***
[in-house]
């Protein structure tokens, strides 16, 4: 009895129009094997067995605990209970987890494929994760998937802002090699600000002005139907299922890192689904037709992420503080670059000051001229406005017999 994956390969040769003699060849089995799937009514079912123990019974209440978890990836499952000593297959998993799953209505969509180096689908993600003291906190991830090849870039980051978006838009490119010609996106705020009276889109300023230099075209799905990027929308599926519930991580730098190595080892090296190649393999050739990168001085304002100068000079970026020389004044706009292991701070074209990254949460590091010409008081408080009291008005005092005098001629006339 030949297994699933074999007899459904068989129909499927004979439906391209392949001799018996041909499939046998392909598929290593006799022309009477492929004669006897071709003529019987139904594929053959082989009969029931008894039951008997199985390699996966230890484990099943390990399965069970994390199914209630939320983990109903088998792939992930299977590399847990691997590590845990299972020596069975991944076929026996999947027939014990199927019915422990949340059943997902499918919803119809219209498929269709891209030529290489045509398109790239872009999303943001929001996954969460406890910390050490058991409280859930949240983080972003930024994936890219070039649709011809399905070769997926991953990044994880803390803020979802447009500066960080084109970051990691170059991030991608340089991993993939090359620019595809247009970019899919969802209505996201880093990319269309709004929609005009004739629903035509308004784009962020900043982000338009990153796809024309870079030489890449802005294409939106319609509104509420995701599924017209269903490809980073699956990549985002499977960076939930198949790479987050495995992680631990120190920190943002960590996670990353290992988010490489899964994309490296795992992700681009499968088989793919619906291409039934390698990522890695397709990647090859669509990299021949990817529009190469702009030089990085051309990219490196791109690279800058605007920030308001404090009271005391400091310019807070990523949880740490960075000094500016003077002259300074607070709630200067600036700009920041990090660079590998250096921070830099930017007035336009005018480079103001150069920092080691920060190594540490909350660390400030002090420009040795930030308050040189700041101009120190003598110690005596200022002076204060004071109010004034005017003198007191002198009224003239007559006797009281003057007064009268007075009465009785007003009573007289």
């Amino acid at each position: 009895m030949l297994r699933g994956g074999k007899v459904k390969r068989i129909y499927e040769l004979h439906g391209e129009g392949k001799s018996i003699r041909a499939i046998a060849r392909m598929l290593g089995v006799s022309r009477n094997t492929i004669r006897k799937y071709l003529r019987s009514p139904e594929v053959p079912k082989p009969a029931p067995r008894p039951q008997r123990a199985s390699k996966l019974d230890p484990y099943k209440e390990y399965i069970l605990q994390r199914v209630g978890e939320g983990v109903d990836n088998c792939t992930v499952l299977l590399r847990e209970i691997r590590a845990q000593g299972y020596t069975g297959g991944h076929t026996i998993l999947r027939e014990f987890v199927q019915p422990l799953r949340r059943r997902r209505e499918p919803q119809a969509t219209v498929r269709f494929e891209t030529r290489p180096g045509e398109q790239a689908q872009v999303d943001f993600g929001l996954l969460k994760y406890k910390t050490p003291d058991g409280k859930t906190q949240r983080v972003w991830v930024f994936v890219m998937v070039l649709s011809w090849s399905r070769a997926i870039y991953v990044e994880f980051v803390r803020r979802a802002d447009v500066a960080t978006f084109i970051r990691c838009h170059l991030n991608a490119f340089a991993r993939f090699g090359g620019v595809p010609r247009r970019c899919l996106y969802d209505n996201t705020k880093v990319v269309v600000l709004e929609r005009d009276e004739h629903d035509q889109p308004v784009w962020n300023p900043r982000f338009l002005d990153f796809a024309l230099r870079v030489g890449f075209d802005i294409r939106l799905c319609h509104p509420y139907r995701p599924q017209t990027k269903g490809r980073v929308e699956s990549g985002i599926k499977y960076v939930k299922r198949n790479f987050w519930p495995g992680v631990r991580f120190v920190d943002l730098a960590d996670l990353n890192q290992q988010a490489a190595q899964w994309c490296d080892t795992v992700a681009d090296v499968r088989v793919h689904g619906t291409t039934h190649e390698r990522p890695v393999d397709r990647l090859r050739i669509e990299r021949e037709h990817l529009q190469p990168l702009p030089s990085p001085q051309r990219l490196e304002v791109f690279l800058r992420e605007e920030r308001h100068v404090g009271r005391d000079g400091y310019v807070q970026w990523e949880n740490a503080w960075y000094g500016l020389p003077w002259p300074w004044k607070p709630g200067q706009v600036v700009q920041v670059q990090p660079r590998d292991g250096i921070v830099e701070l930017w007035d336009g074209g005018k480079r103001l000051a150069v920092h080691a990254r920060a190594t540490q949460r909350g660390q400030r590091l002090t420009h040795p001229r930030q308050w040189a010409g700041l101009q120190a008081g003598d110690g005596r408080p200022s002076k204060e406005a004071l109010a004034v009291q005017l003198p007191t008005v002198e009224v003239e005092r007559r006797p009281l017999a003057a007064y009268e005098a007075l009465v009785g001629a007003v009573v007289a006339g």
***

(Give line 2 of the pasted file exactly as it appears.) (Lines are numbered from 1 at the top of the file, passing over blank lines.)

């Protein structure tokens, strides 16, 4: 009895129009094997067995605990209970987890494929994760998937802002090699600000002005139907299922890192689904037709992420503080670059000051001229406005017999 994956390969040769003699060849089995799937009514079912123990019974209440978890990836499952000593297959998993799953209505969509180096689908993600003291906190991830090849870039980051978006838009490119010609996106705020009276889109300023230099075209799905990027929308599926519930991580730098190595080892090296190649393999050739990168001085304002100068000079970026020389004044706009292991701070074209990254949460590091010409008081408080009291008005005092005098001629006339 030949297994699933074999007899459904068989129909499927004979439906391209392949001799018996041909499939046998392909598929290593006799022309009477492929004669006897071709003529019987139904594929053959082989009969029931008894039951008997199985390699996966230890484990099943390990399965069970994390199914209630939320983990109903088998792939992930299977590399847990691997590590845990299972020596069975991944076929026996999947027939014990199927019915422990949340059943997902499918919803119809219209498929269709891209030529290489045509398109790239872009999303943001929001996954969460406890910390050490058991409280859930949240983080972003930024994936890219070039649709011809399905070769997926991953990044994880803390803020979802447009500066960080084109970051990691170059991030991608340089991993993939090359620019595809247009970019899919969802209505996201880093990319269309709004929609005009004739629903035509308004784009962020900043982000338009990153796809024309870079030489890449802005294409939106319609509104509420995701599924017209269903490809980073699956990549985002499977960076939930198949790479987050495995992680631990120190920190943002960590996670990353290992988010490489899964994309490296795992992700681009499968088989793919619906291409039934390698990522890695397709990647090859669509990299021949990817529009190469702009030089990085051309990219490196791109690279800058605007920030308001404090009271005391400091310019807070990523949880740490960075000094500016003077002259300074607070709630200067600036700009920041990090660079590998250096921070830099930017007035336009005018480079103001150069920092080691920060190594540490909350660390400030002090420009040795930030308050040189700041101009120190003598110690005596200022002076204060004071109010004034005017003198007191002198009224003239007559006797009281003057007064009268007075009465009785007003009573007289």